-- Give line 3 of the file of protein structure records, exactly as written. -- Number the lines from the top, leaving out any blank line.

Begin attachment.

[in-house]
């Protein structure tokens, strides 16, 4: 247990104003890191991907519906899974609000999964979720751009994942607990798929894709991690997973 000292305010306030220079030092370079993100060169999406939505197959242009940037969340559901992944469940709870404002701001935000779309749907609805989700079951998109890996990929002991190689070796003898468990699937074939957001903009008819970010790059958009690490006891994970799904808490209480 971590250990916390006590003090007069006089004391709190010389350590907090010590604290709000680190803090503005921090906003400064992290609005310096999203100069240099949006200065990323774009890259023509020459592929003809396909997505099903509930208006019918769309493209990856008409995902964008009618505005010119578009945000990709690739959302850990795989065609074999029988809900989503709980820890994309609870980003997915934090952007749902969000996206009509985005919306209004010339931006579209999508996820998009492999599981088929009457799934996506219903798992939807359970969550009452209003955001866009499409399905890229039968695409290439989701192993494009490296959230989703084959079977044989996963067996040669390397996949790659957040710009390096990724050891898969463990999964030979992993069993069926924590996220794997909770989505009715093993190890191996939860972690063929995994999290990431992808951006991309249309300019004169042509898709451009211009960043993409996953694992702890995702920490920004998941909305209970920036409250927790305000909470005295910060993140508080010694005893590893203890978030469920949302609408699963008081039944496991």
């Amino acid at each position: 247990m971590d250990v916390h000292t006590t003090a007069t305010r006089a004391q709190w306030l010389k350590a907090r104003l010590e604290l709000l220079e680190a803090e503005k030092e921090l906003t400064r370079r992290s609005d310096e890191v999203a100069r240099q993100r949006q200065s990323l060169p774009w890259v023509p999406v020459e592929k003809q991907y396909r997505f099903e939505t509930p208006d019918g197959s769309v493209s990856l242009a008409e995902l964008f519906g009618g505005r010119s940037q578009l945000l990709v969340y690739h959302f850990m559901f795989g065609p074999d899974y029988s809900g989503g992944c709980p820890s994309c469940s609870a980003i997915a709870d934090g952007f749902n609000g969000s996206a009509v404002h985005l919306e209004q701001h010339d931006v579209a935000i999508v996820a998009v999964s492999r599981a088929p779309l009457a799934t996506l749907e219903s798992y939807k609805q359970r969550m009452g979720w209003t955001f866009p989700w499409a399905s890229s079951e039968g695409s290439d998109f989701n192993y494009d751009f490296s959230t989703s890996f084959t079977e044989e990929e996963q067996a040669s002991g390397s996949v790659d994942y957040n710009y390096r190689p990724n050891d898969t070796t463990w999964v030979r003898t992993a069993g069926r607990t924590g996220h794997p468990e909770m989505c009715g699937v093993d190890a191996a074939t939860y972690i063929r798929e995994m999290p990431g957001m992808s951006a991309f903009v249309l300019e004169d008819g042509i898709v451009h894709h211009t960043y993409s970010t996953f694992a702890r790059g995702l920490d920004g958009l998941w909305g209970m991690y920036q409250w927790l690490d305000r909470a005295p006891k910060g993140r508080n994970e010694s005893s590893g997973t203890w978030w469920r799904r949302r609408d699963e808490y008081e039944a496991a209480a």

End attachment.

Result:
């Amino acid at each position: 247990m971590d250990v916390h000292t006590t003090a007069t305010r006089a004391q709190w306030l010389k350590a907090r104003l010590e604290l709000l220079e680190a803090e503005k030092e921090l906003t400064r370079r992290s609005d310096e890191v999203a100069r240099q993100r949006q200065s990323l060169p774009w890259v023509p999406v020459e592929k003809q991907y396909r997505f099903e939505t509930p208006d019918g197959s769309v493209s990856l242009a008409e995902l964008f519906g009618g505005r010119s940037q578009l945000l990709v969340y690739h959302f850990m559901f795989g065609p074999d899974y029988s809900g989503g992944c709980p820890s994309c469940s609870a980003i997915a709870d934090g952007f749902n609000g969000s996206a009509v404002h985005l919306e209004q701001h010339d931006v579209a935000i999508v996820a998009v999964s492999r599981a088929p779309l009457a799934t996506l749907e219903s798992y939807k609805q359970r969550m009452g979720w209003t955001f866009p989700w499409a399905s890229s079951e039968g695409s290439d998109f989701n192993y494009d751009f490296s959230t989703s890996f084959t079977e044989e990929e996963q067996a040669s002991g390397s996949v790659d994942y957040n710009y390096r190689p990724n050891d898969t070796t463990w999964v030979r003898t992993a069993g069926r607990t924590g996220h794997p468990e909770m989505c009715g699937v093993d190890a191996a074939t939860y972690i063929r798929e995994m999290p990431g957001m992808s951006a991309f903009v249309l300019e004169d008819g042509i898709v451009h894709h211009t960043y993409s970010t996953f694992a702890r790059g995702l920490d920004g958009l998941w909305g209970m991690y920036q409250w927790l690490d305000r909470a005295p006891k910060g993140r508080n994970e010694s005893s590893g997973t203890w978030w469920r799904r949302r609408d699963e808490y008081e039944a496991a209480a």